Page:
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During an interview with The ICIR on Thursday, the professor of law said part of the problems the country is facing is that the judiciary is introducing “tremendous uncertainties” into electoral processes and increasingly destroying the confidence people have in them.
He made reference to Supreme Court rulings involving gubernatorial elections in Bayelsa, Imo, and Zamfara states. The court had, yesterday, sacked the All Progressives Candidate in Bayelsa, David Lyon, a day to his scheduled inauguration and declared the People’s Democratic Party’s Diri Duoye as the duly elected governor.
“Quite honestly, it is not up to judges to decide who wins or loses an election,” Odinkalu said.
“And you can see what is happening. Politicians no longer celebrate the declarations that come from elections. They wait until the tribunal, court of appeal, and supreme court [have ruled], and that is when they start celebrating. That is just destructive.
“Of course, we are responding to a reality that INEC has not been the kind of independent umpire that we expect, but you know democracy never promised magic. It promised that you will make mistakes, you will struggle, you will learn. So you don’t have a median graph of progress, you have reversals.”
He explained that his view is that the court can nullify an election but should not extend its powers to determining who the winners are.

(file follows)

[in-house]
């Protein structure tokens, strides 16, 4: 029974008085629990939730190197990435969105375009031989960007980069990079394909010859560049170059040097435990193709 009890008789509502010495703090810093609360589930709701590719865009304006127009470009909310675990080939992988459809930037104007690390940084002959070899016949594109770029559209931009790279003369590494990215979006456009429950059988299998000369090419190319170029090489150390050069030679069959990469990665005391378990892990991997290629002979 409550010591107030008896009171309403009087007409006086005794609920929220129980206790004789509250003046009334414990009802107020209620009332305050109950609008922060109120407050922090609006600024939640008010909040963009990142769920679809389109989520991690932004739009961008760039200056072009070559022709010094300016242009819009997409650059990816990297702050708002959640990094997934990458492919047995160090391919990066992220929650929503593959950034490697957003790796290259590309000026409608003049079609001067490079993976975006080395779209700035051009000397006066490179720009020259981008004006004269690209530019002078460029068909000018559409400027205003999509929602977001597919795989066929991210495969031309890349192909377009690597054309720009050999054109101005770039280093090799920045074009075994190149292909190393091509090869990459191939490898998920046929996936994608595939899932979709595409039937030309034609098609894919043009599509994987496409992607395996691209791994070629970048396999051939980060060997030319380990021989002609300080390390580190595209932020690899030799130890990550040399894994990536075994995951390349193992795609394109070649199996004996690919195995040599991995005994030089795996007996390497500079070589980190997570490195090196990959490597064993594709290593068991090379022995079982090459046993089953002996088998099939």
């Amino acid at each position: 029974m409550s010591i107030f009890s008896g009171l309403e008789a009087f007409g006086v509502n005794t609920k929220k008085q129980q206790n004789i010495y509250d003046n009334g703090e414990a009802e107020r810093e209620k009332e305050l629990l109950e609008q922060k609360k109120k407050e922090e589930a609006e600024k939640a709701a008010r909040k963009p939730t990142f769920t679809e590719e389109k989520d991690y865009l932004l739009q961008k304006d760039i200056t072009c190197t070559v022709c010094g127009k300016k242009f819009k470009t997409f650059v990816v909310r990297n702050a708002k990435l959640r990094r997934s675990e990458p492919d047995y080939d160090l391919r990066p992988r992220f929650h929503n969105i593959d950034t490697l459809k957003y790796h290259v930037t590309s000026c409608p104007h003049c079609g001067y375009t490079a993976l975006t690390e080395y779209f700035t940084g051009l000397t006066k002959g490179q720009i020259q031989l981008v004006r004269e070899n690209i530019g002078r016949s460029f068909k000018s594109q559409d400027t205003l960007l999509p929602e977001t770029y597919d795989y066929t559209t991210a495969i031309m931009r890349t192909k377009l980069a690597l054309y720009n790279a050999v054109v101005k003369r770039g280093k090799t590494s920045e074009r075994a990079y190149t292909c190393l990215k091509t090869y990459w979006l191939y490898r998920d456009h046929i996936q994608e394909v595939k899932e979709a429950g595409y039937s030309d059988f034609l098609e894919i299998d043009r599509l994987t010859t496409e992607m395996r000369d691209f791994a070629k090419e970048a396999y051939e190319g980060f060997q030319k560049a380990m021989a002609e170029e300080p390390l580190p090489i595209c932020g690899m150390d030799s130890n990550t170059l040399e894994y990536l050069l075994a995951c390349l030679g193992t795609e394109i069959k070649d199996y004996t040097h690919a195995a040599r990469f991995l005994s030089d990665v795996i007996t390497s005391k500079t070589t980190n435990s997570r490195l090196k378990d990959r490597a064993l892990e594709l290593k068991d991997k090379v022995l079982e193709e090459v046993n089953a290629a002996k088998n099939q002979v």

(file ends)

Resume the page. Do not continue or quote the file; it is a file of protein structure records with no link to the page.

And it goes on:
“The right to institute a government cannot be [left to] a majority of two judges out of three or three judges out of five or four judges out of seven. And you can end up with a situation in which four judges from states totally unrelated to any part of the country where the issues are sit down and decide what happens in a state,” he said.
“That is the system we run but I frankly believe that is wrong. Let them strike down the elections and tell people to, under certain conditions, go back and conduct fresh elections. ‘INEC, you do it right this time.’ It seems to me that is the remedy; not you go and conjecture numbers that are manufactured, and then decide.”
Odinkalu complained about the inconsistent way judges are excluded from sitting on particular matters because of a possible conflict of interest. He said the Supreme Court now has a habit of licensing faulty petitions or rigged electoral processes.
“With the judgment in Osun, you can actually go and get kidnappers or anyone to lock in a judge and make sure he doesn’t go to court on a day and any judgment procured is gone, the proceedings of the tribunal can be gone. And it totally endangers the system. I don’t think the degree of contemplation required for that level of decision-making exists,” he noted.
“When the people lose faith, when they are made to begin to question decisions of the judiciary for reasons other than legitimate disagreement, there is a problem. We have a deep problem.”
He further suggested that retired judges should be favoured above serving judges to decide electoral petitions. This he said will allow judges to focus on their regular work while also making sure “the incentives to over-monetise the system may well be reduced”.
The former chairman of the National Human Rights Commission also encouraged the digitisation of party membership, which he said will increase political participation by intelligent, well-meaning Nigerians and increase their chances of getting into public offices.